As we are all aware, as of Noon (est) on Jan 20, 2017, there’s a new President in the US, Donald J. Trump. Putting political ideologies aside, some of his and the GOP’s proposed changes could impact the finances of Americans and those living outside the US.
First is the repeal of Obamacare. This order was signed yesterday. However, no replacement plan has been put forward. So unwinding and replacing Obamacare will take some time. The Congressional Budget Office (CBO), a nonpartisan body, put out a report last week indicating that the repeal of Obamacare without an adequate replacement would leave 18M people without health insurance. Insurance premiums likely would rise for those insured because healthy people would probably opt to wait to get health insurance until they actually get sick – leaving the burden of health insurance premiums to a smaller group, thus, driving up premiums. This is a waiting game. And a note, some people think Obamacare and the Affordable Care Act are different. But they are actually the same thingd, just with different names.
The other item that will have a significant impact on finances is tax reform. Trump and the GOP’s proposed plan indicates a drop of the US federal corporate tax rate from a high of 35% to the 20% range. This significant cut should mean corporations have additional funds to invest, pay out as dividends, or use as share buybacks. There is also a repatriation tax of 10% proposed to allow companies such as Apple, Google, Johnson & Johnson, etc… to bring cash that they have overseas to the US. Currently, these companies would face a larger tax hit if they repatriated overseas cash to the US. There may also be some changes to corporate expenditures such as denying interest expense deductions but allowing corporations to fully expense capital expenditures such as the purchase of machinery or intangibles. This may entice corporations to take on less debt but invest more in machinery or intangibles but some corporations need to take on debt to invest in these things. So it may just end up being a wash.
It is uncertain whether these changes will create new jobs. Companies may certainly have more cash to invest in machinery and technology. However, this may not necessarily create more jobs. Rather, it may allow a company to become more efficient, thereby benefiting shareholders. Often times, the biggest cost for corporations is labor. If companies can invest in technology upfront and automate processes, it saves them the cost of ongoing labor. It results in higher profits which makes shareholders happy. For example, much of the production in the US auto and steel industry is automated which is a large reason there are less auto and steel jobs in the US. If these companies have more cash to spend, I don’t think they’re going to hire more people just for the sake of hiring more people when they can invest in technology to further automate their production. Thereby increasing efficiency and profits.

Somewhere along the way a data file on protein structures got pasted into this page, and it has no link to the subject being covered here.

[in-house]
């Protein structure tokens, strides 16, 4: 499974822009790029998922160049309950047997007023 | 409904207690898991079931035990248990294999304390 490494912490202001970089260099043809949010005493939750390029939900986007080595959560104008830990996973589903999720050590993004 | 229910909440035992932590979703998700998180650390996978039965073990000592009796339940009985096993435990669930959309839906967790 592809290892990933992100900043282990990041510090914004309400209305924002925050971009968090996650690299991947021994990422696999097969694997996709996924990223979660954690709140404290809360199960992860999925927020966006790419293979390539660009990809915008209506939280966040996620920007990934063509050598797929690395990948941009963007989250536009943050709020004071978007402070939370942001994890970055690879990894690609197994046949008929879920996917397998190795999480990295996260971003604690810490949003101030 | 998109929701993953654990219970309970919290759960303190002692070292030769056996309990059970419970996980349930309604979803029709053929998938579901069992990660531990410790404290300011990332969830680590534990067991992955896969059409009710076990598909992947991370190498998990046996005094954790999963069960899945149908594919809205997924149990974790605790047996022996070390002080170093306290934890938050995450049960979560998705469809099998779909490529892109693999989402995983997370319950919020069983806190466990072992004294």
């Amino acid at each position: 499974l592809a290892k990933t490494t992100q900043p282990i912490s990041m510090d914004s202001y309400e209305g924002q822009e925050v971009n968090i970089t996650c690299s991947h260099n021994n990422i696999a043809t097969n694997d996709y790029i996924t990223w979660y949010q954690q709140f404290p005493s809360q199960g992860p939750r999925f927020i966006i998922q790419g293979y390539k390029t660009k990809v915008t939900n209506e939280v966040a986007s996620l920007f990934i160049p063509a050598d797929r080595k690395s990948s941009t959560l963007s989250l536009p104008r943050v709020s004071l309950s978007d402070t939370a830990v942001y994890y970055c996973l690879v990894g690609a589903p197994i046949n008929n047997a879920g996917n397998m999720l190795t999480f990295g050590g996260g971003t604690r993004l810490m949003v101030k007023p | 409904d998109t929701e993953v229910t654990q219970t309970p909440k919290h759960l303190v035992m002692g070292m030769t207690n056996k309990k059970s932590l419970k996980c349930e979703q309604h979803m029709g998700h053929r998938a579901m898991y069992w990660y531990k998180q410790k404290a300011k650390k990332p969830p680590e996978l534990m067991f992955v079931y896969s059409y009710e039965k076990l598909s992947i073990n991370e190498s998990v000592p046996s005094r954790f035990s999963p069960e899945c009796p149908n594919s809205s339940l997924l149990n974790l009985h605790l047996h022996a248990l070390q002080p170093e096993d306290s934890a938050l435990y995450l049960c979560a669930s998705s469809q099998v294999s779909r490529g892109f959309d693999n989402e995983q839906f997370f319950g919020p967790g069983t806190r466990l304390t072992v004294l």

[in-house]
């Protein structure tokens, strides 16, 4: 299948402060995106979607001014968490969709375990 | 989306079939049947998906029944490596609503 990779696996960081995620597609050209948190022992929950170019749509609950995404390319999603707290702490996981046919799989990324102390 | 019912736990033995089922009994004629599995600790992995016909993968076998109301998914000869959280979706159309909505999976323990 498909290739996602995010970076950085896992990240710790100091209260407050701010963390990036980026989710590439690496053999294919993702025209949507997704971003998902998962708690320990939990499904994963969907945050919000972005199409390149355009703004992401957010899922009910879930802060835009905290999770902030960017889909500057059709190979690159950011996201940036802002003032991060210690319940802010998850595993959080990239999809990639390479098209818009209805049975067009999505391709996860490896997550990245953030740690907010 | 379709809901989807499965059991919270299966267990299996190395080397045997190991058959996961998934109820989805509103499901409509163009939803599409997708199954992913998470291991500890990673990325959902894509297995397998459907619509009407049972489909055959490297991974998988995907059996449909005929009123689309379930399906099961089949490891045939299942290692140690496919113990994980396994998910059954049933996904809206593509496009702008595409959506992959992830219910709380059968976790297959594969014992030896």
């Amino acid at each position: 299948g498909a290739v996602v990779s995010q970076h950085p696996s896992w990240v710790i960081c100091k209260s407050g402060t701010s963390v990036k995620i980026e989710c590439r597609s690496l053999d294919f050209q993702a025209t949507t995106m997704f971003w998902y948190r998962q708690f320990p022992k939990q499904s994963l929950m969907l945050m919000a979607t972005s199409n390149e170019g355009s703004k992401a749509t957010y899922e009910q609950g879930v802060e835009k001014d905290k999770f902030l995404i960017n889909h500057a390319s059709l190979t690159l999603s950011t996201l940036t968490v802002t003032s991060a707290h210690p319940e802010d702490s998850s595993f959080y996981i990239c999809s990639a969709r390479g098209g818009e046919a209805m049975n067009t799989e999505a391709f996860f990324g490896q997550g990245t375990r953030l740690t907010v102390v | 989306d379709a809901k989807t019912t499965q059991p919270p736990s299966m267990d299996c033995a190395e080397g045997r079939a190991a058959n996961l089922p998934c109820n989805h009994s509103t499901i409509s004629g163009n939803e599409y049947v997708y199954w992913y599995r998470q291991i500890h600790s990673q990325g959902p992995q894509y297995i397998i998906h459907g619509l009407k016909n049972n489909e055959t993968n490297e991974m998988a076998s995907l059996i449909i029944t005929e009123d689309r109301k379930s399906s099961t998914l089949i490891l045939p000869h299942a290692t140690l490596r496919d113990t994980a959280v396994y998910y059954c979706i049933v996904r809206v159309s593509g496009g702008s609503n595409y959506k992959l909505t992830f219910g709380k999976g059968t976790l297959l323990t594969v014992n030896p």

Companies bringing cash from overseas may also not create additional jobs. I say this because many of the companies with cash overseas have currently been issuing bonds at cheap interest rates and instead of using the proceeds from these bonds to invest in new jobs, they’ve just been using the proceeds to pay out additional dividends or buy back shares. This enriches shareholders. I think that if companies are able to bring money from overseas at a tax rate of only 10%, they will use those proceeds to pay out more dividends and buy back more shares. This doesn’t necessarily create more jobs. But it does make shareholders better off because they have more cash in their pockets (due to dividends) or a bigger piece of the corporate pie (due to share buybacks).
So if the above corporate tax measures are imposed, I believe shareholders will benefit the most. I think this will skew the tax system even more to individuals that invest in corporations, whether private corporations or publicly traded corporations. As you will note, I discussed this my post: One of the Ways the Rich Stay Rich.
There are also proposed changes to the US federal personal tax brackets for ordinary income (e.g., employment income), reducing the brackets from seven to three and having the highest marginal rate at 33% instead of 39.6%. The tax rates wouldn’t decrease for everyone though. If you’re single and have income between $112,500 and $190,150; or married filing jointly and have income between $225,000 and $231,450, you may see your marginal tax rate rise from 28% to 33%. The tax rate reductions may be offset by allowable expense deductions such as the mortgage interest deduction (this may no longer be allowed). So the decrease in allowable deductions may offset the decrease in the tax rates. Thus, individual taxpayers on average, may end up in the same spot as before.
There is also proposed major infrastructure spending on roads, bridges, airports, tunnels, etc… This combined with a cut to corporate taxes should have an inflationary impact as the expected tax cuts and infrastructure spending should stimulate growth. Theoretically, the US Fed should then start increasing interest rates to combat inflation. Bond yields should start moving up (they already have). An increase in interest rates generally does not bode well for corporations and individuals holding debt, particularly floating rate debt. So an initial period of growth may be accompanied by higher interest rates which make it harder for corporations and individuals to pay back debt because of higher interest rates. And also makes it harder to refinance debt because of an inability to service debt due to higher interest rates. So it may be a good time to cut back on personal debt over the next few years. In addition, I’m becoming more conscious of investing in companies that have significant debt on their balance sheets because their interest payments may take up a significant amount of their operating income in the years ahead.